Conversions in Acts
Chapter 2 – Pentecost
Chapter 8 – Ethiopian Official
Chapter 9, 22, 26 Saul of Tarsus
Chapter 10 – Cornelius,
Chapter 16 – Lydia, Jailer,
Someday will do a study on baptism, but today we want to merely show how intimately it is tied to receiving the Gospel. In the 21st century we have made conversion a private inner arrangement where we say a prayer and at sometime in the future we may, or may not, make that decision public. We have no examples of that in the New Testament. Even the commission itself says nothing about going and leading in sinners prayers, but rather going and baptizing. At it’s core, Baptism is the place where disciples publicly claim a change of allegiance. I was a follower of Moses, Diana, Apollo, myself, now I am a follower of Jesus. There are no examples of a delayed decision to baptism. It’s immediate in every case. Pentecost is a feast day, lots to do, yet 3000 people took time from preparations to wait their turn to be dunked in water. The Gaza road is a desert, the only water would have been standing pools or runoff streams. The Jailor was in the midst of pandemonium in the wee hours of the morning. Something about this Gospel demanded immediate action.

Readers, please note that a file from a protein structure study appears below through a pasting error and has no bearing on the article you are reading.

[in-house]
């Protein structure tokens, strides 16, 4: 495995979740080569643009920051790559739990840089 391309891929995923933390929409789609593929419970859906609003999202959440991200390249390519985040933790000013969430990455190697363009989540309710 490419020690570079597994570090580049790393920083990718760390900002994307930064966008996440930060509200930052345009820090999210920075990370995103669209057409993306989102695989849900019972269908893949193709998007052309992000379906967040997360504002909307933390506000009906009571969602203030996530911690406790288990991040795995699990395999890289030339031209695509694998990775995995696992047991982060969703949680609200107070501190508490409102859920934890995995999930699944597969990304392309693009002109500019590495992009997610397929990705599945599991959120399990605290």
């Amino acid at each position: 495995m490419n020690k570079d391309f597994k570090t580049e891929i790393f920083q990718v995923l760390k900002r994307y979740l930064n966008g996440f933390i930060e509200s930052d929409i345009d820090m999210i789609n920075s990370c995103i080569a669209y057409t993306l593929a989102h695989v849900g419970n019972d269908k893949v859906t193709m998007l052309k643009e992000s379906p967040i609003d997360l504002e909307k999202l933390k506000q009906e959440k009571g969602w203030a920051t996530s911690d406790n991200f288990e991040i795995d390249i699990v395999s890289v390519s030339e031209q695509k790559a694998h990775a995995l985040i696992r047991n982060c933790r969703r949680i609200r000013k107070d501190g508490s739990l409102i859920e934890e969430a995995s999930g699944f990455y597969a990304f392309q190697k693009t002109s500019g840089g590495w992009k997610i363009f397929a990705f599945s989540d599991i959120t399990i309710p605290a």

I find it really interesting that these days, we have days, weeks, sometimes even years between initial decisions and baptisms. Often, we even have classes to make sure ‘candidates’ understand what they’re doing, whereas in the book of acts, there is no such thing. They don’t have a theology of conversion, in fact, as the stories are told, baptism is virtually synonymous with conversion. My personal testimony is this. I was 10 years old when I followed Christ and was baptized. I remember the youth pastor came to visit and hold a ‘class’. I remember zero about that visit. All I knew was, I wanted to follow Jesus, so I was baptized. I got Jesus as a 10 year old. I got theology much later (and some of it was wrong).
Here’s what I want you to do. Go back and read all of the accounts of conversions in Acts. How do they look in side by side comparisons to how ‘decisions’ look today. Are we calling for radical discipleship in the same way the early followers were? Are we getting radical results?
Please share you thoughts. Go to the show notes and use the comments section. Or email me directly. I would dearly love to dialogue with you.